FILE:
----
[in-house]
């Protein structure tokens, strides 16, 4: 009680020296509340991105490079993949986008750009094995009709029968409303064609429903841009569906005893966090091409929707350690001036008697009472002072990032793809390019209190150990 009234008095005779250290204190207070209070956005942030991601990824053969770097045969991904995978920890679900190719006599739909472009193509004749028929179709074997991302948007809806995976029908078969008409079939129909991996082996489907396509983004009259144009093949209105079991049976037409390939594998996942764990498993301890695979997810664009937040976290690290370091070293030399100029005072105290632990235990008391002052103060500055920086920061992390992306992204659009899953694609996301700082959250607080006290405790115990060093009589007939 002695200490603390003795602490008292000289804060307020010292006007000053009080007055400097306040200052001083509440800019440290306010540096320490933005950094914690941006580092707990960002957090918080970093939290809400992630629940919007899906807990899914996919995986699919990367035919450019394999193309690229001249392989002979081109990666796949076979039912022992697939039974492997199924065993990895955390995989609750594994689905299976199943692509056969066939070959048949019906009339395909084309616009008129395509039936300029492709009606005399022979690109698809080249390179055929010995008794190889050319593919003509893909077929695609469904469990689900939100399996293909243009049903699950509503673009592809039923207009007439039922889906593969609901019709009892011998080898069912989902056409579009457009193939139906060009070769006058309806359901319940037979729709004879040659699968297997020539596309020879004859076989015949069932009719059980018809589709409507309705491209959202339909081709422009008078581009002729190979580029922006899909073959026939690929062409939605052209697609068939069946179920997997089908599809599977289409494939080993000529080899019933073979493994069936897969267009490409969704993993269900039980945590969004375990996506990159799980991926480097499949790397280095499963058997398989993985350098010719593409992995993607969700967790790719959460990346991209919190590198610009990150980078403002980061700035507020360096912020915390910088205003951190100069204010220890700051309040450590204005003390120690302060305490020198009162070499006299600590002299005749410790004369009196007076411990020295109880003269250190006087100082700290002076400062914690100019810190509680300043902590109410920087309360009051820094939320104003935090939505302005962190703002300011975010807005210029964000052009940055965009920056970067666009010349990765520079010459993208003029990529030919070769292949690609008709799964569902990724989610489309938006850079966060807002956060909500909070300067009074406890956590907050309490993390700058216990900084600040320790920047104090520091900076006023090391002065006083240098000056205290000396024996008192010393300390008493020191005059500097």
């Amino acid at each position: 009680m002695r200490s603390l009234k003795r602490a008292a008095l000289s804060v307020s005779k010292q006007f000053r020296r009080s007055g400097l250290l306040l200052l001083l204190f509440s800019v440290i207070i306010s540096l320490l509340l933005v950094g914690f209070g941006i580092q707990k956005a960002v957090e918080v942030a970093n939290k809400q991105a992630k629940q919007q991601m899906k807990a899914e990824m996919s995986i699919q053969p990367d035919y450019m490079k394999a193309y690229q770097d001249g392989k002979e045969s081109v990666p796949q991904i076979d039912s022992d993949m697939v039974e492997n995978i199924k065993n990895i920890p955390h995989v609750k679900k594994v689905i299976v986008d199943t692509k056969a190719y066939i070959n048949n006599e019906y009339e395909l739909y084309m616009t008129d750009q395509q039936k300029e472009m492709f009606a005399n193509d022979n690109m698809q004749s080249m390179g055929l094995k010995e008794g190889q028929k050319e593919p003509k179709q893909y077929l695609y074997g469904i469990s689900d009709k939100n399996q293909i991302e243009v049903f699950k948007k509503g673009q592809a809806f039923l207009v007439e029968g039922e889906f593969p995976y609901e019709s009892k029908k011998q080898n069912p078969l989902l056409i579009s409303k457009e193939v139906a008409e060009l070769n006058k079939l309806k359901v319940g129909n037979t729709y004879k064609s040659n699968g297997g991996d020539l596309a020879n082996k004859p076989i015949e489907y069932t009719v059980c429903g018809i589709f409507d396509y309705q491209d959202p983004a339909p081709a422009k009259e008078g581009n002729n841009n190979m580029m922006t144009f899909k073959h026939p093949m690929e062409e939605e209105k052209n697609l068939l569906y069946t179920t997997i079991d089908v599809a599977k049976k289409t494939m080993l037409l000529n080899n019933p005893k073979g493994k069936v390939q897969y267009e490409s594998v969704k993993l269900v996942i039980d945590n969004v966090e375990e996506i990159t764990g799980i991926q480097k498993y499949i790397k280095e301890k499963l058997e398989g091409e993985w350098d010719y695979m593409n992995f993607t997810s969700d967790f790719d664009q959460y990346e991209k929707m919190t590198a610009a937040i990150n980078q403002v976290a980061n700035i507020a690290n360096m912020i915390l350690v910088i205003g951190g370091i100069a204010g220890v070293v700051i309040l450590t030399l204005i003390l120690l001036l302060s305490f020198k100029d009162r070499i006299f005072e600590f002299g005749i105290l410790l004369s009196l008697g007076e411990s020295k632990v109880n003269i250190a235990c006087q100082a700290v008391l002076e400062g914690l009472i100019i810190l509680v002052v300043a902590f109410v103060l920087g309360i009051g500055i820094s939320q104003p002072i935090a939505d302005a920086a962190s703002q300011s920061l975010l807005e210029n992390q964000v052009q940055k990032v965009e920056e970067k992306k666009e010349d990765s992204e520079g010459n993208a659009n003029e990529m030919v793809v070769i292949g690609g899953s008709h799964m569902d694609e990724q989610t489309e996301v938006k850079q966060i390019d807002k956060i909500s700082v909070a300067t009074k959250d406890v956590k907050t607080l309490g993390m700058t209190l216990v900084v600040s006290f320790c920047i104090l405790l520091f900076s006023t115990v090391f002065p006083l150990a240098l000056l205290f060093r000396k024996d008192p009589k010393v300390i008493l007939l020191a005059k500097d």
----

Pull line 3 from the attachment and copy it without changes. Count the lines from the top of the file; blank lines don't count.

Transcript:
């Amino acid at each position: 009680m002695r200490s603390l009234k003795r602490a008292a008095l000289s804060v307020s005779k010292q006007f000053r020296r009080s007055g400097l250290l306040l200052l001083l204190f509440s800019v440290i207070i306010s540096l320490l509340l933005v950094g914690f209070g941006i580092q707990k956005a960002v957090e918080v942030a970093n939290k809400q991105a992630k629940q919007q991601m899906k807990a899914e990824m996919s995986i699919q053969p990367d035919y450019m490079k394999a193309y690229q770097d001249g392989k002979e045969s081109v990666p796949q991904i076979d039912s022992d993949m697939v039974e492997n995978i199924k065993n990895i920890p955390h995989v609750k679900k594994v689905i299976v986008d199943t692509k056969a190719y066939i070959n048949n006599e019906y009339e395909l739909y084309m616009t008129d750009q395509q039936k300029e472009m492709f009606a005399n193509d022979n690109m698809q004749s080249m390179g055929l094995k010995e008794g190889q028929k050319e593919p003509k179709q893909y077929l695609y074997g469904i469990s689900d009709k939100n399996q293909i991302e243009v049903f699950k948007k509503g673009q592809a809806f039923l207009v007439e029968g039922e889906f593969p995976y609901e019709s009892k029908k011998q080898n069912p078969l989902l056409i579009s409303k457009e193939v139906a008409e060009l070769n006058k079939l309806k359901v319940g129909n037979t729709y004879k064609s040659n699968g297997g991996d020539l596309a020879n082996k004859p076989i015949e489907y069932t009719v059980c429903g018809i589709f409507d396509y309705q491209d959202p983004a339909p081709a422009k009259e008078g581009n002729n841009n190979m580029m922006t144009f899909k073959h026939p093949m690929e062409e939605e209105k052209n697609l068939l569906y069946t179920t997997i079991d089908v599809a599977k049976k289409t494939m080993l037409l000529n080899n019933p005893k073979g493994k069936v390939q897969y267009e490409s594998v969704k993993l269900v996942i039980d945590n969004v966090e375990e996506i990159t764990g799980i991926q480097k498993y499949i790397k280095e301890k499963l058997e398989g091409e993985w350098d010719y695979m593409n992995f993607t997810s969700d967790f790719d664009q959460y990346e991209k929707m919190t590198a610009a937040i990150n980078q403002v976290a980061n700035i507020a690290n360096m912020i915390l350690v910088i205003g951190g370091i100069a204010g220890v070293v700051i309040l450590t030399l204005i003390l120690l001036l302060s305490f020198k100029d009162r070499i006299f005072e600590f002299g005749i105290l410790l004369s009196l008697g007076e411990s020295k632990v109880n003269i250190a235990c006087q100082a700290v008391l002076e400062g914690l009472i100019i810190l509680v002052v300043a902590f109410v103060l920087g309360i009051g500055i820094s939320q104003p002072i935090a939505d302005a920086a962190s703002q300011s920061l975010l807005e210029n992390q964000v052009q940055k990032v965009e920056e970067k992306k666009e010349d990765s992204e520079g010459n993208a659009n003029e990529m030919v793809v070769i292949g690609g899953s008709h799964m569902d694609e990724q989610t489309e996301v938006k850079q966060i390019d807002k956060i909500s700082v909070a300067t009074k959250d406890v956590k907050t607080l309490g993390m700058t209190l216990v900084v600040s006290f320790c920047i104090l405790l520091f900076s006023t115990v090391f002065p006083l150990a240098l000056l205290f060093r000396k024996d008192p009589k010393v300390i008493l007939l020191a005059k500097d």